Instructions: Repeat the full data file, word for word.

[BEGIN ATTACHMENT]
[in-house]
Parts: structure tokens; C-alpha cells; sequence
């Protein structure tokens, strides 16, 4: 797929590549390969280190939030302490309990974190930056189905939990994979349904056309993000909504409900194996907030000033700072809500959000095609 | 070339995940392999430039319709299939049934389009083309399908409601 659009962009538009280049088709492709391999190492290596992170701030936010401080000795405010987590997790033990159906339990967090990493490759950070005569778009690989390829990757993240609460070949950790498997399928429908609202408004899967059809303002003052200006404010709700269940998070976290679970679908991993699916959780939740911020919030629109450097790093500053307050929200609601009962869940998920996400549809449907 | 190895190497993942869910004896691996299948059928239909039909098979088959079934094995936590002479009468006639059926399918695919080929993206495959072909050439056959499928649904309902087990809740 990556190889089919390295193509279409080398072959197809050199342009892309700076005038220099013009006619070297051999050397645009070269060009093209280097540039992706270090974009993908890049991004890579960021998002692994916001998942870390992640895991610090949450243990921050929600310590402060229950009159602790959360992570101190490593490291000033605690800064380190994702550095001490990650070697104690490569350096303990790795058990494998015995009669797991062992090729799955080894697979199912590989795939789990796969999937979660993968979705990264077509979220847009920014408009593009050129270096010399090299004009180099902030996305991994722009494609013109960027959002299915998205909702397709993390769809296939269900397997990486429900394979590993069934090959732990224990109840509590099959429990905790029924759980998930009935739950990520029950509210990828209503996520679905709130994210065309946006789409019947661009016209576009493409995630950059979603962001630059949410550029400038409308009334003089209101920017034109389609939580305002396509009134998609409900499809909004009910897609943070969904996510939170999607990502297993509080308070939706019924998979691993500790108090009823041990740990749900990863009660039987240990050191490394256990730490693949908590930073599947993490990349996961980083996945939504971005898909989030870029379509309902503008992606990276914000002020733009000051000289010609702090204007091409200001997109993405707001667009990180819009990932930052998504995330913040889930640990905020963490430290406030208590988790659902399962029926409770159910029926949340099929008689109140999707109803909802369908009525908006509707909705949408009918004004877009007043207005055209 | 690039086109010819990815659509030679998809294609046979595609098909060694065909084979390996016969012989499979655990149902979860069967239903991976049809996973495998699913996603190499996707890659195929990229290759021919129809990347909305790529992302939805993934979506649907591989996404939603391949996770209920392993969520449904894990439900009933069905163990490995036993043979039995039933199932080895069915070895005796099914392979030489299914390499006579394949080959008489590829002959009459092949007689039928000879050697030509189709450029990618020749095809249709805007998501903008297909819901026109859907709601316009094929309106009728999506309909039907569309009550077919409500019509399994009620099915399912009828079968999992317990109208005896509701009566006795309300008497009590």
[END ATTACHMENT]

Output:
[in-house]
Parts: structure tokens; C-alpha cells; sequence
């Protein structure tokens, strides 16, 4: 797929590549390969280190939030302490309990974190930056189905939990994979349904056309993000909504409900194996907030000033700072809500959000095609 | 070339995940392999430039319709299939049934389009083309399908409601 659009962009538009280049088709492709391999190492290596992170701030936010401080000795405010987590997790033990159906339990967090990493490759950070005569778009690989390829990757993240609460070949950790498997399928429908609202408004899967059809303002003052200006404010709700269940998070976290679970679908991993699916959780939740911020919030629109450097790093500053307050929200609601009962869940998920996400549809449907 | 190895190497993942869910004896691996299948059928239909039909098979088959079934094995936590002479009468006639059926399918695919080929993206495959072909050439056959499928649904309902087990809740 990556190889089919390295193509279409080398072959197809050199342009892309700076005038220099013009006619070297051999050397645009070269060009093209280097540039992706270090974009993908890049991004890579960021998002692994916001998942870390992640895991610090949450243990921050929600310590402060229950009159602790959360992570101190490593490291000033605690800064380190994702550095001490990650070697104690490569350096303990790795058990494998015995009669797991062992090729799955080894697979199912590989795939789990796969999937979660993968979705990264077509979220847009920014408009593009050129270096010399090299004009180099902030996305991994722009494609013109960027959002299915998205909702397709993390769809296939269900397997990486429900394979590993069934090959732990224990109840509590099959429990905790029924759980998930009935739950990520029950509210990828209503996520679905709130994210065309946006789409019947661009016209576009493409995630950059979603962001630059949410550029400038409308009334003089209101920017034109389609939580305002396509009134998609409900499809909004009910897609943070969904996510939170999607990502297993509080308070939706019924998979691993500790108090009823041990740990749900990863009660039987240990050191490394256990730490693949908590930073599947993490990349996961980083996945939504971005898909989030870029379509309902503008992606990276914000002020733009000051000289010609702090204007091409200001997109993405707001667009990180819009990932930052998504995330913040889930640990905020963490430290406030208590988790659902399962029926409770159910029926949340099929008689109140999707109803909802369908009525908006509707909705949408009918004004877009007043207005055209 | 690039086109010819990815659509030679998809294609046979595609098909060694065909084979390996016969012989499979655990149902979860069967239903991976049809996973495998699913996603190499996707890659195929990229290759021919129809990347909305790529992302939805993934979506649907591989996404939603391949996770209920392993969520449904894990439900009933069905163990490995036993043979039995039933199932080895069915070895005796099914392979030489299914390499006579394949080959008489590829002959009459092949007689039928000879050697030509189709450029990618020749095809249709805007998501903008297909819901026109859907709601316009094929309106009728999506309909039907569309009550077919409500019509399994009620099915399912009828079968999992317990109208005896509701009566006795309300008497009590």